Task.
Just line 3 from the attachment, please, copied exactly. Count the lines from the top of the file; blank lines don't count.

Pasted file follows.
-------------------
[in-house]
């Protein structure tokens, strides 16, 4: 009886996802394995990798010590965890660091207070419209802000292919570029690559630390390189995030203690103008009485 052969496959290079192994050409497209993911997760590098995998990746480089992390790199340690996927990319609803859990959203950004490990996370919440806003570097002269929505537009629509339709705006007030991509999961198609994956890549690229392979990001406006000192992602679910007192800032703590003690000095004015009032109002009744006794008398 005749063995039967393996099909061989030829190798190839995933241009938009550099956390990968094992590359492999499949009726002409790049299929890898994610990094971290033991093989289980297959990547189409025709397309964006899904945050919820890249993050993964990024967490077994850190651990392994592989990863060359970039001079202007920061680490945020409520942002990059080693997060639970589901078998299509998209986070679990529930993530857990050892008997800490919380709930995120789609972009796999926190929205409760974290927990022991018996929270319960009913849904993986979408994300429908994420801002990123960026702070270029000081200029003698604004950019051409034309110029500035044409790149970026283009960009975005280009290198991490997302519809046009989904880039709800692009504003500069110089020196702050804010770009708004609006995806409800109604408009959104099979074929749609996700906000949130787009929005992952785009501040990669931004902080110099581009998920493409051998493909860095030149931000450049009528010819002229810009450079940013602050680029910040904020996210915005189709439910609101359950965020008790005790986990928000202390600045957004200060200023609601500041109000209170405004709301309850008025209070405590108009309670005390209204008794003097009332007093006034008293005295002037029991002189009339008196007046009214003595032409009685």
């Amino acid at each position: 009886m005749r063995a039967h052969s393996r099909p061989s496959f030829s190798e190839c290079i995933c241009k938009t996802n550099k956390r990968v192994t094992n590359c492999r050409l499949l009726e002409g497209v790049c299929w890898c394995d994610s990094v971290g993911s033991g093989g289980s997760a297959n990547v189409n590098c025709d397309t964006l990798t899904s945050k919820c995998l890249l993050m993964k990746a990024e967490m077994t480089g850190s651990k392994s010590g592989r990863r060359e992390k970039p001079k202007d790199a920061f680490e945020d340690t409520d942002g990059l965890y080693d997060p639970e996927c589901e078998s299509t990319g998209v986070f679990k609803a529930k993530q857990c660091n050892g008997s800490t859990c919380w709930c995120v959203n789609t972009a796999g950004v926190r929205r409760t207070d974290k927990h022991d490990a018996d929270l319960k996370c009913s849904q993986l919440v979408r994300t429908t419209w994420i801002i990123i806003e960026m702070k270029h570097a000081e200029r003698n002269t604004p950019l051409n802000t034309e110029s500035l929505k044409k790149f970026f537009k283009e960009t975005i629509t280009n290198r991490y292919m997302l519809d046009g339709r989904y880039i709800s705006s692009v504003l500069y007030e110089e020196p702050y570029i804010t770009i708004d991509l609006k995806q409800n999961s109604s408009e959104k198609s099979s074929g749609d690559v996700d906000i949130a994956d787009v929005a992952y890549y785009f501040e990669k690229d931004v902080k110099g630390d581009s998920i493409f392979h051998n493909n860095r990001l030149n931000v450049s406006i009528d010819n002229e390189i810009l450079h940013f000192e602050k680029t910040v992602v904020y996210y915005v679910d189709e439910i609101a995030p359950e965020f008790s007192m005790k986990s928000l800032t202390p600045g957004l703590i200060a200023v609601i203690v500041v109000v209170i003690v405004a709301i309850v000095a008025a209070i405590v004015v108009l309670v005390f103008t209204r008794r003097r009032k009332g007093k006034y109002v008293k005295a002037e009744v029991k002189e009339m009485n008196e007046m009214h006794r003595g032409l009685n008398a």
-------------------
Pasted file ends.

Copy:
């Amino acid at each position: 009886m005749r063995a039967h052969s393996r099909p061989s496959f030829s190798e190839c290079i995933c241009k938009t996802n550099k956390r990968v192994t094992n590359c492999r050409l499949l009726e002409g497209v790049c299929w890898c394995d994610s990094v971290g993911s033991g093989g289980s997760a297959n990547v189409n590098c025709d397309t964006l990798t899904s945050k919820c995998l890249l993050m993964k990746a990024e967490m077994t480089g850190s651990k392994s010590g592989r990863r060359e992390k970039p001079k202007d790199a920061f680490e945020d340690t409520d942002g990059l965890y080693d997060p639970e996927c589901e078998s299509t990319g998209v986070f679990k609803a529930k993530q857990c660091n050892g008997s800490t859990c919380w709930c995120v959203n789609t972009a796999g950004v926190r929205r409760t207070d974290k927990h022991d490990a018996d929270l319960k996370c009913s849904q993986l919440v979408r994300t429908t419209w994420i801002i990123i806003e960026m702070k270029h570097a000081e200029r003698n002269t604004p950019l051409n802000t034309e110029s500035l929505k044409k790149f970026f537009k283009e960009t975005i629509t280009n290198r991490y292919m997302l519809d046009g339709r989904y880039i709800s705006s692009v504003l500069y007030e110089e020196p702050y570029i804010t770009i708004d991509l609006k995806q409800n999961s109604s408009e959104k198609s099979s074929g749609d690559v996700d906000i949130a994956d787009v929005a992952y890549y785009f501040e990669k690229d931004v902080k110099g630390d581009s998920i493409f392979h051998n493909n860095r990001l030149n931000v450049s406006i009528d010819n002229e390189i810009l450079h940013f000192e602050k680029t910040v992602v904020y996210y915005v679910d189709e439910i609101a995030p359950e965020f008790s007192m005790k986990s928000l800032t202390p600045g957004l703590i200060a200023v609601i203690v500041v109000v209170i003690v405004a709301i309850v000095a008025a209070i405590v004015v108009l309670v005390f103008t209204r008794r003097r009032k009332g007093k006034y109002v008293k005295a002037e009744v029991k002189e009339m009485n008196e007046m009214h006794r003595g032409l009685n008398a």